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 18 August 2022

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Photo of <div style=fiogf49gjkf0dAnthony Clarke" align="left">

Tony Clarke graduated from the University of Cape Town, South Africa with an MB, ChB, in 1970.

After completing his houseman year at Groote Schuur Hospital in Cape Town, he spent two years with his family in Bulawayo, Rhodesia (now Zimbabwe). Here he worked at Mpilo Hospital and prepared for his MRCP examination, which he completed soon after moving to the UK, in 1974.

Dr Clarke spent a wonderful year in Buckinghamshire. This was followed by nearly 4 years in New Zealand, where he began his training in gastroenterology with Gordon Nicholson and Cliff Tasman-Jones. He then dragged his long-suffering family to Canberra, Australia, where he has remained happily since.

Dr Clarke is in a group private practice. He is also appointed to the staff of the Canberra Hospital and the faculty of the University of Sydney Clinical School.

With his colleagues, he operates two endoscopy centers.

His particular interests include ERCP, therapeutic endoscopy, sedation, and quality management in clinical practice.

What made you decide to become a gastroenterologist?
It seemed like a good idea at the time. There were rumors that new drugs were being developed to control acid secretion. Endoscopy and ultrasound also seemed likely to offer new diagnostic options. It looked like gastroenterology might be an area of new clinical interest. That turned out to be right!
Who was the teacher you admired the most?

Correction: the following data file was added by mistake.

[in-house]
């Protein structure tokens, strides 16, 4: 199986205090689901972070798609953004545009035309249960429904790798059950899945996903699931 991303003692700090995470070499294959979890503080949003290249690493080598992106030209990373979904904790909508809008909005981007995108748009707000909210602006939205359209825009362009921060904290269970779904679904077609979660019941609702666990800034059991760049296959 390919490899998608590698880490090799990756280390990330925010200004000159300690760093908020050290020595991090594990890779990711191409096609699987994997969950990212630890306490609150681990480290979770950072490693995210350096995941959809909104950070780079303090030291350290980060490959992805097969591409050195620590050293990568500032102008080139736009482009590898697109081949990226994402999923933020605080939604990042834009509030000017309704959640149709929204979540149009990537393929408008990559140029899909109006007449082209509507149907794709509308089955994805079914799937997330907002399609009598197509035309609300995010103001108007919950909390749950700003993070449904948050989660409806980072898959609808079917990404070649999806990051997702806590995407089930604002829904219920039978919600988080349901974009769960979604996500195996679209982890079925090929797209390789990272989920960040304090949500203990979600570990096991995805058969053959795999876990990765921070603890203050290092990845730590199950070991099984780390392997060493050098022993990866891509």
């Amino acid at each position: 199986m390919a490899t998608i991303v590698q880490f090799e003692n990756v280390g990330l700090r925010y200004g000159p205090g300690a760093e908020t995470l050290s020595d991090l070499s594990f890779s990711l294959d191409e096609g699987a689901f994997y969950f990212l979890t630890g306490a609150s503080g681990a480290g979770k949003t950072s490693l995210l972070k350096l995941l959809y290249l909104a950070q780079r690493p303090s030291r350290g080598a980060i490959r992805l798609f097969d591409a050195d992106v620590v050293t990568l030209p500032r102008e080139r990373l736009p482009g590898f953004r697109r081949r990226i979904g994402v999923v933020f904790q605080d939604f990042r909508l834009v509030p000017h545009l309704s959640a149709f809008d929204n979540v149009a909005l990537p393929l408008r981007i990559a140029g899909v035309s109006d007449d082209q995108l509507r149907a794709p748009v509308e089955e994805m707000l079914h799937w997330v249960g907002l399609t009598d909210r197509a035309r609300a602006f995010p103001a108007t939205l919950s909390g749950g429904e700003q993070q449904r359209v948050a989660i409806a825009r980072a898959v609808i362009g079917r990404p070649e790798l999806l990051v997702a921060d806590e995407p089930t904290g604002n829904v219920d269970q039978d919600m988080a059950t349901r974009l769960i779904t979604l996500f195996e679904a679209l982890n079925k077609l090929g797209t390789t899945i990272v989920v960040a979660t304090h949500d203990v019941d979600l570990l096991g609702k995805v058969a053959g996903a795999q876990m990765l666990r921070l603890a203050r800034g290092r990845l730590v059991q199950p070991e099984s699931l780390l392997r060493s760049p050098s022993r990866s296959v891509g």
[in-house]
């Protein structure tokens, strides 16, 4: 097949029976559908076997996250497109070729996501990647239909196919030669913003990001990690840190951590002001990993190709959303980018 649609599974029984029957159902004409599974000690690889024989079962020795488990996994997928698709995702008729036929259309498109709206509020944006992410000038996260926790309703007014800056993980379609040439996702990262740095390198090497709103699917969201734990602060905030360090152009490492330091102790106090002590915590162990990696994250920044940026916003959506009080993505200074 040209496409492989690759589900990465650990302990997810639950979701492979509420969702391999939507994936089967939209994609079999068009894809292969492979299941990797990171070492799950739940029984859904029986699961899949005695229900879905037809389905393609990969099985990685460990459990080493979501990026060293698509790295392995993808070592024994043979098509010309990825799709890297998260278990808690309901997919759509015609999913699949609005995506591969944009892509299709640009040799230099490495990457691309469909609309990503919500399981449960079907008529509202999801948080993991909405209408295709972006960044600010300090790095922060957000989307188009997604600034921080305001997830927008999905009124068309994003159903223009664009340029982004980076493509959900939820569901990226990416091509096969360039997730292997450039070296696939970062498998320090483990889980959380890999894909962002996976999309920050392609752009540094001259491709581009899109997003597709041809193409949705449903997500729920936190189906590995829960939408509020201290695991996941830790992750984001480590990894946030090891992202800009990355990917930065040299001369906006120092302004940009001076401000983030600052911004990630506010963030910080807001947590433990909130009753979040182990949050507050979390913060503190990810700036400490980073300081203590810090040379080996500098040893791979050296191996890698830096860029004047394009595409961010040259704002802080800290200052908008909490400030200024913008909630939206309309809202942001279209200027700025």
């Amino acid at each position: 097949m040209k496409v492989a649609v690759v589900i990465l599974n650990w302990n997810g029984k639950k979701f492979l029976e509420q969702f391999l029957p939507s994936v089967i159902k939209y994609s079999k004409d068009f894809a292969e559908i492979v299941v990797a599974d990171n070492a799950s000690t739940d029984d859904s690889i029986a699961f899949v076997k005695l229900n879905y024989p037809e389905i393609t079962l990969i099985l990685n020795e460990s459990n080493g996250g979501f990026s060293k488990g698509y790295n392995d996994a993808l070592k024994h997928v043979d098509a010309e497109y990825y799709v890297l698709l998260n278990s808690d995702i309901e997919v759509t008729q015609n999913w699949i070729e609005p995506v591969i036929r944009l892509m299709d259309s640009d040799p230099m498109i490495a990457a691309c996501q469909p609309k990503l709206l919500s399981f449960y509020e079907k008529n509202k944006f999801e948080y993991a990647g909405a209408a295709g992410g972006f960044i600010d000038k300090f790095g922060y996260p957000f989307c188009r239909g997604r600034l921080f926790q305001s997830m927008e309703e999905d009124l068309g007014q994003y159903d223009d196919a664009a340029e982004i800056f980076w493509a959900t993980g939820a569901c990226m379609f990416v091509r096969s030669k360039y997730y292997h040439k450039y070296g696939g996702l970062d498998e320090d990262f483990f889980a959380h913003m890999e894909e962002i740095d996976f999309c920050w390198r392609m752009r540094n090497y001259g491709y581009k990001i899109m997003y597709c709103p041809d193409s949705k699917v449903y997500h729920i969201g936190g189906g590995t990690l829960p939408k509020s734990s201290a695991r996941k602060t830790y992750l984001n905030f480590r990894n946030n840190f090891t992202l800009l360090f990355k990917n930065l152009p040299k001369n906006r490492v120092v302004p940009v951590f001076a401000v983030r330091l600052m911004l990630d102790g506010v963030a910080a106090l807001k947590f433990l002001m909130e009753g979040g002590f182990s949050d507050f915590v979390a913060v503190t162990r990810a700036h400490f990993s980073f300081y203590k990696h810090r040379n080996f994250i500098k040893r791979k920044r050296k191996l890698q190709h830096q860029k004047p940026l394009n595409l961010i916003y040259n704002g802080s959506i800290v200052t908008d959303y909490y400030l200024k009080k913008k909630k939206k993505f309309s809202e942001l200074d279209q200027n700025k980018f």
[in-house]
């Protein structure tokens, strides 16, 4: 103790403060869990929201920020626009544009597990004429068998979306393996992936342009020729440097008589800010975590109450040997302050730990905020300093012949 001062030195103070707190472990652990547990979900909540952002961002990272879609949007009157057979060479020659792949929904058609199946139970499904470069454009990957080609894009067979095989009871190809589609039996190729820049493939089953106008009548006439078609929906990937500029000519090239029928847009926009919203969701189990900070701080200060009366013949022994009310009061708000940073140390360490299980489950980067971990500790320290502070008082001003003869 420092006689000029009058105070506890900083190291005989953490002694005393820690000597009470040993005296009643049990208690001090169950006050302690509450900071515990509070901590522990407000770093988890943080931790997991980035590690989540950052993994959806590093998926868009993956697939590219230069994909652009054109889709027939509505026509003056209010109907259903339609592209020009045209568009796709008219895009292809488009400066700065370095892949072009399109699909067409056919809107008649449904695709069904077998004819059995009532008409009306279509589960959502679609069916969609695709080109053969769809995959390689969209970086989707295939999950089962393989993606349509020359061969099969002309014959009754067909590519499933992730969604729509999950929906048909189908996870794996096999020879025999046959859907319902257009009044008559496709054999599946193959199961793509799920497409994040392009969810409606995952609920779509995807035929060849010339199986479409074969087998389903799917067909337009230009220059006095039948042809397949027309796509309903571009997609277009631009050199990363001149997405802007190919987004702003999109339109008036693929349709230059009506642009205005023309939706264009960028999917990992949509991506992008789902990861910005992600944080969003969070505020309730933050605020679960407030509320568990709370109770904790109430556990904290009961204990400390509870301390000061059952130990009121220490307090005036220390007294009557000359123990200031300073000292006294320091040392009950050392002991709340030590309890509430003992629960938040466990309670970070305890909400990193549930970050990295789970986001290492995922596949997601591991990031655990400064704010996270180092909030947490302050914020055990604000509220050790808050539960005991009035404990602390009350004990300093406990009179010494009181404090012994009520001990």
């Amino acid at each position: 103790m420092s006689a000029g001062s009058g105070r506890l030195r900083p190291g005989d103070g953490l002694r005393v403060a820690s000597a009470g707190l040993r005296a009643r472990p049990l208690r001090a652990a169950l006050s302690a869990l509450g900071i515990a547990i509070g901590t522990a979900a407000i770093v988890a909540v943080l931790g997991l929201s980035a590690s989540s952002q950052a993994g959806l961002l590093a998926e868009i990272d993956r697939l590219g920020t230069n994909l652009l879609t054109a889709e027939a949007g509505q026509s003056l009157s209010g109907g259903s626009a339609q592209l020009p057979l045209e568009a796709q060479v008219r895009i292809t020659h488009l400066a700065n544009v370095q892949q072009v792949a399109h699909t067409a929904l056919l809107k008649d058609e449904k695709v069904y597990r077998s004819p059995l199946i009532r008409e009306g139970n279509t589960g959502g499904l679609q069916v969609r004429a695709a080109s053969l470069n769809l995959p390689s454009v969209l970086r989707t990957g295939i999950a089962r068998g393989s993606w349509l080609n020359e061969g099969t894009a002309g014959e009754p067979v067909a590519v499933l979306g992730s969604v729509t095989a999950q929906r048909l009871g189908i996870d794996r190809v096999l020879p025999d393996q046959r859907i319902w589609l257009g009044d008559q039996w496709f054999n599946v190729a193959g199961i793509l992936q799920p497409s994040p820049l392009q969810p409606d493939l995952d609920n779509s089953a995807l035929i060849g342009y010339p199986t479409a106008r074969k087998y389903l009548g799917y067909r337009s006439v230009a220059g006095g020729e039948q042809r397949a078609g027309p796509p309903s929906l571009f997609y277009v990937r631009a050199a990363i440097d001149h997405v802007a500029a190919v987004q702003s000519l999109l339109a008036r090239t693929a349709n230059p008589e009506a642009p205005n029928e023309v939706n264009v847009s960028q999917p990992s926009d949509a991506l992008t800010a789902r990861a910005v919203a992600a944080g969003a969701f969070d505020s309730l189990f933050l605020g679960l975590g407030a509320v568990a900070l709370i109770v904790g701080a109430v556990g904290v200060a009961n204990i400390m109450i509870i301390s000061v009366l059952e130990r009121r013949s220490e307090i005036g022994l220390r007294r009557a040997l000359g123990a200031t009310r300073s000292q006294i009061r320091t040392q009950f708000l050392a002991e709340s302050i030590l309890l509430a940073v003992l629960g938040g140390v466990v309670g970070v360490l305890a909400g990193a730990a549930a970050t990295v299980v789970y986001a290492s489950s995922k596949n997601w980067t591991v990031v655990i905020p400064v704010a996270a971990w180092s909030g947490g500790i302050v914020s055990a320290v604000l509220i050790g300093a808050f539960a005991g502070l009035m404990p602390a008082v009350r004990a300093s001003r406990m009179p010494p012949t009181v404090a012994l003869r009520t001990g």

Jannie Louw and Stuart Saunders in Cape Town, Jimmy Thomas in Bulawayo (probably the best teacher I’ve ever met), Bruce Thomson in Amersham and Gordon Nicholson in Auckland.
Which research paper influenced you the most?
The study by Present et al. on the use of 6-MP in Crohn’s Disease. (Present DH, Korelitz BI, Wisch N, Glass JL, Sachar DB, Pasternack BS. Treatment of Crohn's disease with 6-mercaptopurine. A long-term, randomized, double-blind study. N Engl J Med 1980; 302: 981-7) The magnitude of the task, of managing a long-term study on such a heterogenous condition, made me realize what was required to answer important clinical questions.
What is the biggest mistake that you have made?
There are lots to choose from! Not pursuing a hunch that there was a more important factor than acid secretion in duodenal acid pathogenesis. The fact that colloidal bismuth gave a lower rate of duodenal ulcer relapse than cimetidine treatment suggested this to me. It might have brought forward the recognition of the importance of H pylori.
What is your unfulfilled ambition?
To get 3 more strokes off my golf handicap, to become a single-figure player.
What is your greatest regret?
That I have not spent enough time with many members of my extended family. There is a price to pay for all this interesting travel!
How do you relax?
Cheerful dinners with friends, TV drama, sport, and music.
What is your favorite sport?
Golf and skiing are my favorite participation sports. For spectator sports: rugby and cricket. The ACT Brumby rugby team are my particular passion, and watching the Wallabies beat the Springboks or the All Blacks always gives very deep pleasure. Cricket is more a background state of mind – knowing what the national team is doing is essential for any Australian.
What is your best place in the world?
Restaurants with a Sydney harbor view, dusty Karoo ‘dorps’, and English countryside and villages.
What is your favorite film?
"Out of Africa".
What car do you drive?
A BMW 740 (previously the Samoan ambassador’s – there are some advantages to living in the national capital).
What is your best electronic 'toy'?
Palm Vx.
What book are you reading at the moment?
"Midnight’s Children" by Salman Rushdie.
Why did you get in involved in
Through Peter Cotton.


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Roy Pounder (London)

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